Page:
Thursday, September 26, 2019


All week the sunrise has been lovely, although it is still barely light at 7 a.m.

Sunsets have likewise been splendid.

On this Thursday morning, all was pearly grey. We hoped for rain, but there was only a misty drizzle, quickly over.
Looking up the lane I noticed hundreds of birds ranged along the wires.

I walked quietly up to the bend in the lane that designates our driveway.
Birds jostled for space, while still more alighted in trees along the boundary hedgerow to the east.
The air was full of their soft twitterings and the swoop of wings.

Not barn swallows as I first thought, but tree swallows. Our neighbor has placed several nest boxes on fence posts along the lane, which the swallows are pleased to occupy.
Later, walking to the mailbox, I found a single blue tinged feather laying on the stubbly grass.

Bedraggled sunflower heads.

Zinnias are faded.

This one was a brilliant red-orange.

Leaves are drifting down along the drive; the cool air has a tang of woodsy dampness; a faint breeze stirs.

Willis, my ever faithful companion on walks. This has been his 10th summer.
He is still lean and supple, still the overseer of the property.

At the edge of the open-ended barn, a nest had fallen from the ledge above the entrance
It has a mud-daubed base, but has been sturdily wound into shape with fine stems, twigs and bits of moss, lined with soft down.

A balloon flower bud, so intricately veined.

A 'balloon' bud ready to spread its petals.

I miss the autumn proliferation of  New England Asters which grow wild on roadsides and in old pastures in my native Vermont. Here, the tiny frost asters bloom, but the purple beauties must be purchased as garden plants. There were no purple ones at my favorite local nursery in the spring, only some of a garish 'hot' pink. 
This one, Raydon's Purple came from Select Seeds--the only one in stock when I ordered.

Cockscomb in all its brilliant velveteen glory. There are seeds for a few million plants!
Temperatures are meant to climb again this weekend, but the days are shortened, giving way to cooler nights.  The equinox has passed and autumn is slowly moving in.

Wednesday, September 25, 2019

Autumn Flowers

As the gardening season slowly winds down, the flowers which rebloom after the heat and insect pests of high summer are especially cherished.
I have continued to water my shrub roses through the long stretch of drought and have been rewarded with blossoms to bring indoors each day.

My favorite of the shrub roses I have grown in Kentucky--Hawkeye Belle.  This rose has been moved twice--from our first Kentucky home--to the Amish farm--now to our new place.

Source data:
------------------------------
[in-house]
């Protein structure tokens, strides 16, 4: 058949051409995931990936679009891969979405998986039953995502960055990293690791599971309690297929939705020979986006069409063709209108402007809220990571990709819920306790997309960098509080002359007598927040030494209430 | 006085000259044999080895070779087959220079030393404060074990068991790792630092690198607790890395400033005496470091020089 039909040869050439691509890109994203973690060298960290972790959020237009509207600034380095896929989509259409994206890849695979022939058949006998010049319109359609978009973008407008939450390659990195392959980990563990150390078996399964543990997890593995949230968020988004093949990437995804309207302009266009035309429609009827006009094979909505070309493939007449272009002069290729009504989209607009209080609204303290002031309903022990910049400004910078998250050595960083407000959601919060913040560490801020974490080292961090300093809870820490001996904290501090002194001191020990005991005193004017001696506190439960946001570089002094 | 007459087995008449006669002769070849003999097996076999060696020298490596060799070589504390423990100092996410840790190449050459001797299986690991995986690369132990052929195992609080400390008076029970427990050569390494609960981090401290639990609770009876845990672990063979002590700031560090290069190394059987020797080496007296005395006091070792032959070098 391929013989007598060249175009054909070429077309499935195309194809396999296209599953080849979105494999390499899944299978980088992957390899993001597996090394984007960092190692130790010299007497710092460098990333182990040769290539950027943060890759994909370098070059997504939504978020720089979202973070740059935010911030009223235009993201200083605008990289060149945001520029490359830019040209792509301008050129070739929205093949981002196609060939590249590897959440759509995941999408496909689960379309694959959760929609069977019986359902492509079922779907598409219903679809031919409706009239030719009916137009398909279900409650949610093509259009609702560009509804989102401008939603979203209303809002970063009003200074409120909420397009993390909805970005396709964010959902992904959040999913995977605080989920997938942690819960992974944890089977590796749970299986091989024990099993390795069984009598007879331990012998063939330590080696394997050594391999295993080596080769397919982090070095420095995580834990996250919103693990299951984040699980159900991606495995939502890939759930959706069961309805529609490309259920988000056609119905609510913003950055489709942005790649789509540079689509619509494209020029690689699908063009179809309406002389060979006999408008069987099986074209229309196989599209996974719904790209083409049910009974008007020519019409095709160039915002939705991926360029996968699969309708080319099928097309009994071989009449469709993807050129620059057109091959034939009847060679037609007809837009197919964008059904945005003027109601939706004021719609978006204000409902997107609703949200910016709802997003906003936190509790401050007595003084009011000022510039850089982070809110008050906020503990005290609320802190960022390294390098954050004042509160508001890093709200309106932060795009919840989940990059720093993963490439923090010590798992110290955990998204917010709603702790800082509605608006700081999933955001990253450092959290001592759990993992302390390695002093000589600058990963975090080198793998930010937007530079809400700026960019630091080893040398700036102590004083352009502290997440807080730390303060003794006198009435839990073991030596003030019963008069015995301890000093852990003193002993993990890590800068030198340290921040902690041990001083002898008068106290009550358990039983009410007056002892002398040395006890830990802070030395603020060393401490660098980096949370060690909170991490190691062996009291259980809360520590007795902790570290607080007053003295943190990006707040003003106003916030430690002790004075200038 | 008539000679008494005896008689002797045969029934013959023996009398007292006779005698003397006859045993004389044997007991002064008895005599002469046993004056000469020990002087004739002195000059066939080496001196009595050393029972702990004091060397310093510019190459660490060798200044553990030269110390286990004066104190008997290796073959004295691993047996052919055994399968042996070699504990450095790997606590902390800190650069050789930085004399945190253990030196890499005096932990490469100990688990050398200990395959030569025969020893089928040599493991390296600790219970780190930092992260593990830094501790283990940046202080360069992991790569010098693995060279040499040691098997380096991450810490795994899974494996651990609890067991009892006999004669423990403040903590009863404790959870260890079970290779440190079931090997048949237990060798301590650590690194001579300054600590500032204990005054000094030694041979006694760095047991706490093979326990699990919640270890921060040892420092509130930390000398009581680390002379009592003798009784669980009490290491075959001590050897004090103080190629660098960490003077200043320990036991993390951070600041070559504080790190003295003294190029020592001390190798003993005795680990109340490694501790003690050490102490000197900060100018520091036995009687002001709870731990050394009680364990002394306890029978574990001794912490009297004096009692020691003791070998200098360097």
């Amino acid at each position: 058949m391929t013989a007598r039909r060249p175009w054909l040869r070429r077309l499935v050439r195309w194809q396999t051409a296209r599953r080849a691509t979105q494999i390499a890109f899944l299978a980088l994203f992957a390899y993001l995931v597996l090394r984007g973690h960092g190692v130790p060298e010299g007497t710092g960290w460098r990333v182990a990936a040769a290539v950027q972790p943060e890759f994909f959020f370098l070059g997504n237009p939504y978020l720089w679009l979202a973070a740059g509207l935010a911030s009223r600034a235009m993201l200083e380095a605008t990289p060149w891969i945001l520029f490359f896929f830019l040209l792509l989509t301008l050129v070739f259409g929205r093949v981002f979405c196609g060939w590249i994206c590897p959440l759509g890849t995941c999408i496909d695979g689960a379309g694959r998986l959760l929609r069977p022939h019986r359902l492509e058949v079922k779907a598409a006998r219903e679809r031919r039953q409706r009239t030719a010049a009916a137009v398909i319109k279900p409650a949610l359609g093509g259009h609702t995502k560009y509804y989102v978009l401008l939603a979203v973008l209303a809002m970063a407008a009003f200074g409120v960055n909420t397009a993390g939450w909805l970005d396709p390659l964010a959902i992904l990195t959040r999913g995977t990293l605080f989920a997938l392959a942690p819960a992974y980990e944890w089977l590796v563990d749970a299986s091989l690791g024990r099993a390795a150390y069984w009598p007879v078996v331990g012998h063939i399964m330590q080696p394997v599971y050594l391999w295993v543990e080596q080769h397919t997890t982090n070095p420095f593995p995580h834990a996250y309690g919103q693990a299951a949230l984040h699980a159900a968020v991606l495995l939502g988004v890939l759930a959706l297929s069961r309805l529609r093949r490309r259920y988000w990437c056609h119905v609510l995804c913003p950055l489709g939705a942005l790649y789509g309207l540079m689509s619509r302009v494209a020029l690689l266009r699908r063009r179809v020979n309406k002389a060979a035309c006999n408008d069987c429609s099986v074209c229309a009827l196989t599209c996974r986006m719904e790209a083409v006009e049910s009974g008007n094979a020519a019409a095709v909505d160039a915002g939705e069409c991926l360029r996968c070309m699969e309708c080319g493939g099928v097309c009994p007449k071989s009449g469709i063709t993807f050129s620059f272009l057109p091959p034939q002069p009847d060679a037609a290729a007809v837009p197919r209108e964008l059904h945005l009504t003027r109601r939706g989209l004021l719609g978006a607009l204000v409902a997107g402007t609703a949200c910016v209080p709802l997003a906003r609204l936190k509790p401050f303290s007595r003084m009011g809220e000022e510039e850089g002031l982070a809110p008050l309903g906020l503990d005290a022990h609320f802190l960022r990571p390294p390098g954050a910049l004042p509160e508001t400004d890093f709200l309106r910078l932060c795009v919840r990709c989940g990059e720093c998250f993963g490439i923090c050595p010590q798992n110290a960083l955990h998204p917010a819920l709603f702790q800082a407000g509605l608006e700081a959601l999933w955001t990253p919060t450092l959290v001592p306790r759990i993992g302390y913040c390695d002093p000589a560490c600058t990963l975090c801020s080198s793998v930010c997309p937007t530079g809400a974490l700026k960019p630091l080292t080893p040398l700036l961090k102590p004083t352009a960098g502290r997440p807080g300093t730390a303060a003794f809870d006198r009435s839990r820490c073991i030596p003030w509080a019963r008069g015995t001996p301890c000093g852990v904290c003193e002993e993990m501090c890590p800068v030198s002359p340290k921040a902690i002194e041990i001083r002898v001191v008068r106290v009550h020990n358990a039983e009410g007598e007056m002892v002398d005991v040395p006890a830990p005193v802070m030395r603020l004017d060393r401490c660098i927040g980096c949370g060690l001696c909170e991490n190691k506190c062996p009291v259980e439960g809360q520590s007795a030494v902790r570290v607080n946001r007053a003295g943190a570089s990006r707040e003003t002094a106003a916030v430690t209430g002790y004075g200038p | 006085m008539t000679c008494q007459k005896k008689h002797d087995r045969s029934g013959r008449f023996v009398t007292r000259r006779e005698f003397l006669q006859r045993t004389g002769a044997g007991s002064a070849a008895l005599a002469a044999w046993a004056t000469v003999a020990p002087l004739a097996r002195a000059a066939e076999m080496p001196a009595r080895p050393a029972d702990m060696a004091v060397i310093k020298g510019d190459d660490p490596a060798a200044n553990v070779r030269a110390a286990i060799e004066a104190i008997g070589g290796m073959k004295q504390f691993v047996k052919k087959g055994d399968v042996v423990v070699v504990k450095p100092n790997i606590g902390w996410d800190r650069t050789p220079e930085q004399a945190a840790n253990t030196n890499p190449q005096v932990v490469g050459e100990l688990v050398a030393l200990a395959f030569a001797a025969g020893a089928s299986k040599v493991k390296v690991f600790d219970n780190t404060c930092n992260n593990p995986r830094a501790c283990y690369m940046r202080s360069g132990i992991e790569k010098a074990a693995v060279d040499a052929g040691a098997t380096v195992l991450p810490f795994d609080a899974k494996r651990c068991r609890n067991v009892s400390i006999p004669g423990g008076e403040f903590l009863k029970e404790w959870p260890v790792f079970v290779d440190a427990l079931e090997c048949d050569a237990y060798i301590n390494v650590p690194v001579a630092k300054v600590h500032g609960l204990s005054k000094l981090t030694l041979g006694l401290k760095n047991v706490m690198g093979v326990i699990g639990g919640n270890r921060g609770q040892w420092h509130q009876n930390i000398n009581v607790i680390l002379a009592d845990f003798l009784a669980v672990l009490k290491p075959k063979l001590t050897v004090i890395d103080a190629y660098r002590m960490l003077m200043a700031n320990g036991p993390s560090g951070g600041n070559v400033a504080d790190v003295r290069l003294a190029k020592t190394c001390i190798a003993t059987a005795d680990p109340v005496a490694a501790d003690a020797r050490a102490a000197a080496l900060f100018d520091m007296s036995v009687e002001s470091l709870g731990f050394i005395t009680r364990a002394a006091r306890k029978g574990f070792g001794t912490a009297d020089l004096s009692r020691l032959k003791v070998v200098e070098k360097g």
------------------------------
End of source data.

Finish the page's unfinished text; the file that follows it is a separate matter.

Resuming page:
It is a 'Griffith Buck' rose, bred to withstand cold winters.  I think I ordered this as a bareroot plant during our first Kentucky spring. 
It has a soft sweet scent.

A Landscape rose purchased this spring at the local garden center. 
I removed the tag thinking I would remember the name--but I don't.
I have two of these which stay compact, bloom profusely and have a light scent.
I am happier with these than with the varieties planted on the east retaining wall. Those tend to straggle over the ground and aren't scented.

Two David Austin roses--the apricot variety is Roald Dahl.  The shrub has a very open spreading form. The pale yellow rose is The Poet's Wife.

Hawkeye Belle in the background, and the 'un-named' rose moved from the Amish farmhouse. 
It is very fragrant with some variation of color from one bloom to another.
At the nursery I saw one nearly identical called "Cameo.'

Ballooon flower--raised from seed this spring and tucked along the improvised fence.

Dwarf butterfly bush from the local nursery. This began the season in a large pot, but after its first blooms were over I trimmed it sharply and put it in the ground near the fence.

Coneflower from seed--in spite of being ravaged by caterpillars these are making a modest show of bloom.
I putter outside each morning to inspect my plants, finding a quiet joy in those that are flourishing--reward for the hard labor of creating gardens where none had been before.
Still waiting for rain to mellow the ground for setting out the remainder of the plants grown from seed and now bursting from their pots. 
Then will begin the repotting and pruning of tender plants that need to come indoors before frost.
Some can reside in the sun room--for others I hope there will be grow lights in the basement.

Wednesday, September 18, 2019

Endless Summer

The heat continues, temperatures varying only a few degrees between the high 80's and 90 F.
Nightly dew fall has become sparse.  A few trees along the edge of the north ravine have begun to shed their leaves, which crackle underfoot. The grass and weeds there are limp, bleached and diminished.

The power company sprayed herbicide to the south where the ravine runs deep below the lines. 
Last year it was a tangle of brambles, poison ivy, honeysuckle vine, thistles, but rimmed at the upper edge with goldenrod, joe pye weed, ironweed.
Today I noticed one stalk of ironweed in triumphant bloom above the blackened rubble of dead plants.

I'm uncomfortable with the use of herbicides, while understanding the constant battle to keep wild plants, some of them undesirable, under control.
A year or more of neglect by the former owners of our property resulted in drifts of weeds along the lane, encroaching on the gravel, thistles and briars bristling along the side of the barn.
Jim mows, runs the bush hog, trims out saplings and over-hanging branches along the lane.
I wish it was possible to save the pretty plants--the wild ageratum, delicate frost asters, the goldenrod. 

Fungus grows on a rotting branch in the deep shade at the edge of the south ravine.

Walking slowly up the lane, late afternoon sun striking through the denim of my jeans, I hear a muffled thud ahead of me.
Black walnuts falling into the rough short grass.

It occurs to me that standing under the black walnut tree is not the most sensible place to linger!

Zinnias at the edge of the garden have faded.

I need to gather seeds from the spent sunflowers--seeds for another summer.
At 7:30 in the evening the sun is melting into a molten pool behind the treeline to the west.
It is too warm still to open the bedroom windows hoping for a breath of cooler night air.
The rooms are comfortable with the A/C running, but I long for the freshness of an autumn breeze, for an end to heat and drought.

Wednesday, September 11, 2019


We remember where we were on the morning of 9-11-01.
We were living in Riverton, Wyoming, in the house we had finished a year earlier.